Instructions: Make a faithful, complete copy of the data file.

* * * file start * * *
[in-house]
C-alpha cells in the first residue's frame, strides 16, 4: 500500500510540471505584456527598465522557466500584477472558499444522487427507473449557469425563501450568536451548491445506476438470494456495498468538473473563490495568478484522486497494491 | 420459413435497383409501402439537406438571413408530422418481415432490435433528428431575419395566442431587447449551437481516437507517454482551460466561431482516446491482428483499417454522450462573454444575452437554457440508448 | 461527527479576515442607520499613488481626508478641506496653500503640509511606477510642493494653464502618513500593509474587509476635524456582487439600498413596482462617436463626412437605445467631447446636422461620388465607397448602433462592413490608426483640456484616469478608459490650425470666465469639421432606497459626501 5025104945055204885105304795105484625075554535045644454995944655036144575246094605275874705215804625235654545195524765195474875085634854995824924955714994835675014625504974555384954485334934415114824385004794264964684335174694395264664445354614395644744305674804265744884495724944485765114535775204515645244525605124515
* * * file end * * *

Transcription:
[in-house]
C-alpha cells in the first residue's frame, strides 16, 4: 500500500510540471505584456527598465522557466500584477472558499444522487427507473449557469425563501450568536451548491445506476438470494456495498468538473473563490495568478484522486497494491 | 420459413435497383409501402439537406438571413408530422418481415432490435433528428431575419395566442431587447449551437481516437507517454482551460466561431482516446491482428483499417454522450462573454444575452437554457440508448 | 461527527479576515442607520499613488481626508478641506496653500503640509511606477510642493494653464502618513500593509474587509476635524456582487439600498413596482462617436463626412437605445467631447446636422461620388465607397448602433462592413490608426483640456484616469478608459490650425470666465469639421432606497459626501 5025104945055204885105304795105484625075554535045644454995944655036144575246094605275874705215804625235654545195524765195474875085634854995824924955714994835675014625504974555384954485334934415114824385004794264964684335174694395264664445354614395644744305674804265744884495724944485765114535775204515645244525605124515